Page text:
China Yangtse Power is another sizable listing, which could raise about $2.5 billion from a deal that will equal about 5% of its share capital, the second source said.

The share listings will not necessarily be an easy sell in the current environment, a third source said, who is a London-based banker involved in some of the transactions.

“The IPO market is like to remain shaky for a good while yet, and these are not ‘need to own’ assets. Investors will already be busy supporting the companies in their portfolio and are likely to be selective,” he said.

The market for initial public offerings (IPOs) has been all but shut since the outbreak of COVID-19 across the world, which has hit global economic growth, wreaked havoc on stocks and pushed market volatility to its highest in years.

Many companies have been raising funds in the secondary markets to keep businesses going through the lockdowns imposed in much of the world. But there were only eight new listings in the first quarter of 2020, the lowest number since 2009, Refinitiv data showed.

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Duterte's risky bet on online casinos as an essential service

The Covid-19 outbreak has raised many questions about Philippine President Rodrigo Duterte’s handling of the crisis. His government’s decision to designate online Chinese casinos as an essential service and allow them to reopen, while most other local businesses are under a two-month-long lockdown, has ignited an outcry in the Philippines.

The move has also refocused attention on the controversies swirling around the so-called Pogos (Philippine offshore gaming operators). Despite expressing hatred for gambling, Mr Duterte has overseen the entry of hundreds of thousands of Chinese workers, many illegal and mostly employed in the sprawling yet opaque online casino industry. Much to the chagrin of the public, the government recently allowed Pogos to reopen from May 1 at 30 per cent capacity and subject to certain conditions.

Opposition has sprung from priests to politicians. Church officials asked why online gaming was allowed to resume operations while Sunday masses remain banned. Ozamis Archbishop Martin Jumoad lamented on Radio Veritas: “Why allow the reopening of Pogos? From the Philippines being the only Christian nation in the Far East, to being the gambling capital in the Far East.”

Trade union group Kilusang Mayo Uno (KMU) questioned the government’s rationale of designating the industry as an essential one. “Pogos are not essential both in terms of people’s needs and its contribution to the economy,” said KMU chairman Elmer Labog. “It insists on allowing Pogo operations because it favours dealing with Chinese business over the nation’s economy and people’s welfare. Where is the Filipino people’s interest in this?”

Crucially, even Duterte-leaning legislators have joined in. Up to 31 lawmakers, led by House Minority Leader Bienvenido Abante Jr, have crossed party lines to push for a Bill to effectively ban these online casinos. Dubbed the “Anti-Pogo Act of 2020”, House Bill No. 6701 characterises the Chinese-dominated Pogos as a “source of unimaginable corruption” and “social menace”, which has made a “mockery of our anti-money laundering, immigration and tax laws. It has been a source of untold criminal offences and heinous crimes related to the conduct of such operations”. Top senators, including Senate president Vicente Sotto and Senate Minority Leader Franklin Drillon, also do not find the government’s justifications persuasive.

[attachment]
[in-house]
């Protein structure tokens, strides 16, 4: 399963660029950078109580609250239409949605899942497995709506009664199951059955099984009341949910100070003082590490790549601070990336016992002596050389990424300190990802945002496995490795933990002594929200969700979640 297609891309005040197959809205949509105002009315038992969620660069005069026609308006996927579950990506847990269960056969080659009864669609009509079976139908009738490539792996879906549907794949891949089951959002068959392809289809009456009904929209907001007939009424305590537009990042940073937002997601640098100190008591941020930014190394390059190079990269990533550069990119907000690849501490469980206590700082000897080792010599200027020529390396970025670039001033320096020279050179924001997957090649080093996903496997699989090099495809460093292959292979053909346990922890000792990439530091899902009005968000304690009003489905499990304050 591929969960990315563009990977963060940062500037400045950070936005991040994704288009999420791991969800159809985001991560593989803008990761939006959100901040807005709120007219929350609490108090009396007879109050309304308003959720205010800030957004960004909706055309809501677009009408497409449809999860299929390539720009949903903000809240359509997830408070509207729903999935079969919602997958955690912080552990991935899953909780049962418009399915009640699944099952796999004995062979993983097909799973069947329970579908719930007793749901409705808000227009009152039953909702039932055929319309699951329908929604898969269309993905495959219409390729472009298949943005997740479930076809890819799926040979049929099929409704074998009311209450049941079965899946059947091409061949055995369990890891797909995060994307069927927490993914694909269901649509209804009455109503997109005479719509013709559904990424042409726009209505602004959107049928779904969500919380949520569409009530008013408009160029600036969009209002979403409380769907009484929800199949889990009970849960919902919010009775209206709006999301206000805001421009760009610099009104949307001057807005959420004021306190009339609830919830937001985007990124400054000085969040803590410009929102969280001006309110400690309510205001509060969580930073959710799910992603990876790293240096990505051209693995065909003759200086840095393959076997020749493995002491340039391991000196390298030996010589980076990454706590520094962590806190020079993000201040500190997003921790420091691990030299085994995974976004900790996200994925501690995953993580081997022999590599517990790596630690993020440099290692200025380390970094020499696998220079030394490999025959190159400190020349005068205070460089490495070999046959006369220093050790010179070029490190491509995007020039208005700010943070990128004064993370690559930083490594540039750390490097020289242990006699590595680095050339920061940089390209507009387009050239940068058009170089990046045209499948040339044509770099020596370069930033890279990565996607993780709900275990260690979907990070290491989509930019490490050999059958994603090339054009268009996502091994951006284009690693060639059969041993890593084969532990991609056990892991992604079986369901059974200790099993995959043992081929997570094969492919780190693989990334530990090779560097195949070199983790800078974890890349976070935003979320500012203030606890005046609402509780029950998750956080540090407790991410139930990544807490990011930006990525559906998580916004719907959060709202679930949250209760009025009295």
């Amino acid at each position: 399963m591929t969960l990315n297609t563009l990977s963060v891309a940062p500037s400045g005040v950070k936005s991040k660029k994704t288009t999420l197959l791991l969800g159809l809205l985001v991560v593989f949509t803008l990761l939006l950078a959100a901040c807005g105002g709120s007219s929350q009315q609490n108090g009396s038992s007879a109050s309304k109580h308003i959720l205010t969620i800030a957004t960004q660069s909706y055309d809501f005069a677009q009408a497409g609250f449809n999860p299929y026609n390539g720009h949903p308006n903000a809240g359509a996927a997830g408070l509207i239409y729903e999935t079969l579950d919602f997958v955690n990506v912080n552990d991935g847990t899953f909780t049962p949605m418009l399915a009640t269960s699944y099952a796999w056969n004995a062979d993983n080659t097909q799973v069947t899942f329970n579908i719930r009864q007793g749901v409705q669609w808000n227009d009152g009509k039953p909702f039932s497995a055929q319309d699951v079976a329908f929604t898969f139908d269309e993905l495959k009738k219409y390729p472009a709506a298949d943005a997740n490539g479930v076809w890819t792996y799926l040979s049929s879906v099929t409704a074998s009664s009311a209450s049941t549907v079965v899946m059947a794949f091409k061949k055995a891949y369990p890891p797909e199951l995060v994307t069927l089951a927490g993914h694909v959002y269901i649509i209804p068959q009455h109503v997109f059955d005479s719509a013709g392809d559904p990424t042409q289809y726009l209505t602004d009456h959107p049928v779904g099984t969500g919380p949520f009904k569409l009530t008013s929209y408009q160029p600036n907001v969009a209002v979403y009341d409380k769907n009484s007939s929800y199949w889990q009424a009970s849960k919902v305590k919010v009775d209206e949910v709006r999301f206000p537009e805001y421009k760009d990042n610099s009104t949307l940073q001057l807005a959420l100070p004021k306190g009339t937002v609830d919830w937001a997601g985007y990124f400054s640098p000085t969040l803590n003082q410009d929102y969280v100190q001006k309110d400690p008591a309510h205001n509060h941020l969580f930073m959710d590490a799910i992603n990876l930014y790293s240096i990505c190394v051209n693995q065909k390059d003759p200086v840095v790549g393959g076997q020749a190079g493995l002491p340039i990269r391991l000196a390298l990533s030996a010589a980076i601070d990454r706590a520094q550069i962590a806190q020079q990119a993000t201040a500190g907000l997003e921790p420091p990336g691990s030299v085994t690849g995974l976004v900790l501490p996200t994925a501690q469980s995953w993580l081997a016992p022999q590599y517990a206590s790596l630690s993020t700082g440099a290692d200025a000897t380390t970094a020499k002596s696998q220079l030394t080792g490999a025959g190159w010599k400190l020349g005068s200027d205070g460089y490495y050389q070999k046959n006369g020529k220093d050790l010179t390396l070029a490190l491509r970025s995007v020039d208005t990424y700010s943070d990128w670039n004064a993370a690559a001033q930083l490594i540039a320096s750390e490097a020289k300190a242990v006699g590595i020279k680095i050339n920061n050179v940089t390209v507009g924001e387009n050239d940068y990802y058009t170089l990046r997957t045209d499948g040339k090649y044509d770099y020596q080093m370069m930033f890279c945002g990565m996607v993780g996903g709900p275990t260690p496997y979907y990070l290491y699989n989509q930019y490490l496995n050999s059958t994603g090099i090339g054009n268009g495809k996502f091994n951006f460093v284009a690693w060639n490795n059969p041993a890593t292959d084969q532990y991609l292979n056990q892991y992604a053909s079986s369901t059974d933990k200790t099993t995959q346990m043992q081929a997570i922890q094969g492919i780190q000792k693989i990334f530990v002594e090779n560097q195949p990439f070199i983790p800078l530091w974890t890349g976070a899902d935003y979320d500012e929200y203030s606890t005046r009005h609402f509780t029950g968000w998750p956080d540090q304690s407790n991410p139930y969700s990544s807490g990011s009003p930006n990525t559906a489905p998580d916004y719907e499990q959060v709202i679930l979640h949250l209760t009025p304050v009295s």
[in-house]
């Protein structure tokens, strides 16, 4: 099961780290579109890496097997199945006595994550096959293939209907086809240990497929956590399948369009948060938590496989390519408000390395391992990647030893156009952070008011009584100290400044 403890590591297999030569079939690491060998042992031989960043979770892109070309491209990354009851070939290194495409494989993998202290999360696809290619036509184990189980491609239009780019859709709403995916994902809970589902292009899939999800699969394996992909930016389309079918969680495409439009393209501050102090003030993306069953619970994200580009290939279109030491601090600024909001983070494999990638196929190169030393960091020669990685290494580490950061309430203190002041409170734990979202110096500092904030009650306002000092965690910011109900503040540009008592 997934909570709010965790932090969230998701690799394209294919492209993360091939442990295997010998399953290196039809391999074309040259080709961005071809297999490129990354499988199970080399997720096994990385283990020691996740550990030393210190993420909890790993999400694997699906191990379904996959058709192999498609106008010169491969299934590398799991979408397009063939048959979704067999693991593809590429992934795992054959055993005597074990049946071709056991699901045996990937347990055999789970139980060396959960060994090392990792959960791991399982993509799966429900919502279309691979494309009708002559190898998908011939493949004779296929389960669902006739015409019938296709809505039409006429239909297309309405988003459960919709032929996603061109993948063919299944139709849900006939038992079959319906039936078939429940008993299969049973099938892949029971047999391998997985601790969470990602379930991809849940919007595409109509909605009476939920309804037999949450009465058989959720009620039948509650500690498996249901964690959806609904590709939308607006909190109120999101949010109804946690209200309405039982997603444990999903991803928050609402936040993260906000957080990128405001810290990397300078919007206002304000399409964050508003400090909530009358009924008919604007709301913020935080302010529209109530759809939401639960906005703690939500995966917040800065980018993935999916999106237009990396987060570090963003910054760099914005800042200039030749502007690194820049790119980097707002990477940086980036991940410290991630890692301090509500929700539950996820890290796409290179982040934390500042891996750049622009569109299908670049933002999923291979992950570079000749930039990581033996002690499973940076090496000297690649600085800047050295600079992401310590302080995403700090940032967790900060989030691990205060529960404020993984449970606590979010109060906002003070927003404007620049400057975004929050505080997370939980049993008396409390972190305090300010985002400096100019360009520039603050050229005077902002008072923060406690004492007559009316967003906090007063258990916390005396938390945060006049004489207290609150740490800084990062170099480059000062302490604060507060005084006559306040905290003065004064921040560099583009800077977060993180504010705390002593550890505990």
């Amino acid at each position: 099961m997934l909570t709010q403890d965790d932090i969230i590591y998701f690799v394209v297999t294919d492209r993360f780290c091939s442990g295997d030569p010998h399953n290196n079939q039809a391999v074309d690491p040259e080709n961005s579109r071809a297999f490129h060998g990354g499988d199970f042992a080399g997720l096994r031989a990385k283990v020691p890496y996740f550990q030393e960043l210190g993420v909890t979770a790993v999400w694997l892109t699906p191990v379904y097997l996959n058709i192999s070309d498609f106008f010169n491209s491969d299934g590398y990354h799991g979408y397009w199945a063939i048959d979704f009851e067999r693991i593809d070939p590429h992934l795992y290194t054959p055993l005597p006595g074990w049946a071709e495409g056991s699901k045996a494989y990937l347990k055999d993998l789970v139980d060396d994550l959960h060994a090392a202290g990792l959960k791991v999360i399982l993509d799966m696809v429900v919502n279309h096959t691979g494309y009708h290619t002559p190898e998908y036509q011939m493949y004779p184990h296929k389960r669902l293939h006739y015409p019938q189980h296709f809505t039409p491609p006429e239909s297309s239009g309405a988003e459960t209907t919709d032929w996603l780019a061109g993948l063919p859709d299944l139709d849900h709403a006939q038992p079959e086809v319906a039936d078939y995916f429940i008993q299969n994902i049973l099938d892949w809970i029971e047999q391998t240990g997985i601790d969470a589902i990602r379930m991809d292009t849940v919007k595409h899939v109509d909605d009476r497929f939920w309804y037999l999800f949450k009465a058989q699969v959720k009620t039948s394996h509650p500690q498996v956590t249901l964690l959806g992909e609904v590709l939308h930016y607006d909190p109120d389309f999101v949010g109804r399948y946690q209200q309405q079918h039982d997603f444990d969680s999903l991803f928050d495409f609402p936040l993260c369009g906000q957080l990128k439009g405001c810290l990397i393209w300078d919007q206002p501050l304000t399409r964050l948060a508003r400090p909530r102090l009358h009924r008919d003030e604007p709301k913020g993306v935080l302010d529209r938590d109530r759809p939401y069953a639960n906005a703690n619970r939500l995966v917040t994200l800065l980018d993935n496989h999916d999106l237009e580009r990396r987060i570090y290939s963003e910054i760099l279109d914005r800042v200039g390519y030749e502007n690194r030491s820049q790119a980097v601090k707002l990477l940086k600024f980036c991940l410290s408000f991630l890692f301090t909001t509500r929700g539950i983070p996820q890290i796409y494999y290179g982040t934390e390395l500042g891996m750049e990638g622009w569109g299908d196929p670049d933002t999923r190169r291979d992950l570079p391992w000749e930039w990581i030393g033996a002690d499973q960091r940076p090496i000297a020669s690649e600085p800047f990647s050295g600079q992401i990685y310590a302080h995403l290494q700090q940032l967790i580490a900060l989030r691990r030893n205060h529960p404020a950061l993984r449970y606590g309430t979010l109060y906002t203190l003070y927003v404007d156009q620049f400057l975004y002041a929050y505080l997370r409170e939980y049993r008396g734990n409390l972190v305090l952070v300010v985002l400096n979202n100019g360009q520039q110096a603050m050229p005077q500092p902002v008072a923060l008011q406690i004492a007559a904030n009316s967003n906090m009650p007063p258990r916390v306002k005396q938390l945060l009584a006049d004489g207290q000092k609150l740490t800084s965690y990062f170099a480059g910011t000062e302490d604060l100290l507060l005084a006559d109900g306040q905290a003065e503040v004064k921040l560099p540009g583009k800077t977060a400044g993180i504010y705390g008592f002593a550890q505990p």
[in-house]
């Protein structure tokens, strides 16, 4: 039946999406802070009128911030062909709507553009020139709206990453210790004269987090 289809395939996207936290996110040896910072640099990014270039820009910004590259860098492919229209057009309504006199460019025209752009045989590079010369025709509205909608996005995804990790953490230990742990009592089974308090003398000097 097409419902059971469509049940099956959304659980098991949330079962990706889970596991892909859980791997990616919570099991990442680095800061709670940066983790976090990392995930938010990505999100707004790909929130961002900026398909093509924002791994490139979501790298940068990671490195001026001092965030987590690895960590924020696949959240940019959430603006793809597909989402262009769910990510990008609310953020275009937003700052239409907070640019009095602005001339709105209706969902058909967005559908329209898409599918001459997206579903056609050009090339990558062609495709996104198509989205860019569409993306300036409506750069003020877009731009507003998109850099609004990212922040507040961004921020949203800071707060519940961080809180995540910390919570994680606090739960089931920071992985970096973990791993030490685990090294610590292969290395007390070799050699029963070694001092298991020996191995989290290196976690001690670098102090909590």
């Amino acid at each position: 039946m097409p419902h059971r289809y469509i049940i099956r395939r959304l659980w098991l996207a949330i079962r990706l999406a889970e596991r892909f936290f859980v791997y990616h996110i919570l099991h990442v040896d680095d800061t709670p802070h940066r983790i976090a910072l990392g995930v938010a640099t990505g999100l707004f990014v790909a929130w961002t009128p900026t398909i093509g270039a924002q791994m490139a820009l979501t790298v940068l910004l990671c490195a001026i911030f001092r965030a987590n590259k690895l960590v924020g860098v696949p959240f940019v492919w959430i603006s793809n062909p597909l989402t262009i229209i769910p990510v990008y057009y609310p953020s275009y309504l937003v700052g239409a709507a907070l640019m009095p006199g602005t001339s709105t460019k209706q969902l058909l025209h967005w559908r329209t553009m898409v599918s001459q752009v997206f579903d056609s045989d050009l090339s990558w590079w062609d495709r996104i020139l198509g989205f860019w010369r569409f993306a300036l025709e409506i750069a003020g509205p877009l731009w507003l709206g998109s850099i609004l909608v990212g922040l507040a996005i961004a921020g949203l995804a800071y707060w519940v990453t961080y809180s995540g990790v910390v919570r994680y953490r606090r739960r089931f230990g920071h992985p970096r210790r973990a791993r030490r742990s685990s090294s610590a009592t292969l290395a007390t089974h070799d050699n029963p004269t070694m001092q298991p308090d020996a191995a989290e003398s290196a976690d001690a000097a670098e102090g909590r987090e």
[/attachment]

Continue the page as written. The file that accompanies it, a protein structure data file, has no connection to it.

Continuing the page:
Presidential spokesman Harry Roque had argued earlier that Pogos are akin to the multibillion-dollar business process outsourcing sector – an essential industry – and an important revenue source. There are about 60 such licensed firms in the country. The Philippines’ gambling industry has experienced a fourfold expansion under Mr Duterte, with total revenues reaching US$4 billion (S$5.7 billion) last year. Licensing fees topped US$150 million that year.

Philippine Amusement and Gaming Corporation chairman Andrea Domingo has defended the influx of Chinese workers, saying Mandarin-speaking employees are essential as most offshore gaming clients are Chinese.

But critics say the revenue is outweighed by the social costs of illegal immigration, prostitution, human trafficking, kidnapping and other crimes. If the Pogos cannot be trusted with abiding by immigration laws, how can they be trusted to follow Covid-19 regulations such as testing of workers? And if health officials have a real clue of the number of illegals working for the Pogos, how are they to contain the spread of the disease?

The latest concern over Pogos comes on top of the Duterte administration’s slow pandemic response. It did not impose curbs on travellers from China until weeks into the outbreak in Wuhan, likely for fear of upsetting Beijing and disrupting the online casinos. And when the administration finally imposed a month-long lockdown of the Philippines administrative and industrial heartland, the Pogos were still allowed to operate across Metro-Manila days after the announcement. Many simply shifted to residential areas after regulations were tightened.

A second major concern with Pogos is their highly opaque nature and alleged underworld links. In recent years, there has been a surge in criminal activities, including kidnappings and homicides, involving elements directly or indirectly involved in the online casino industry.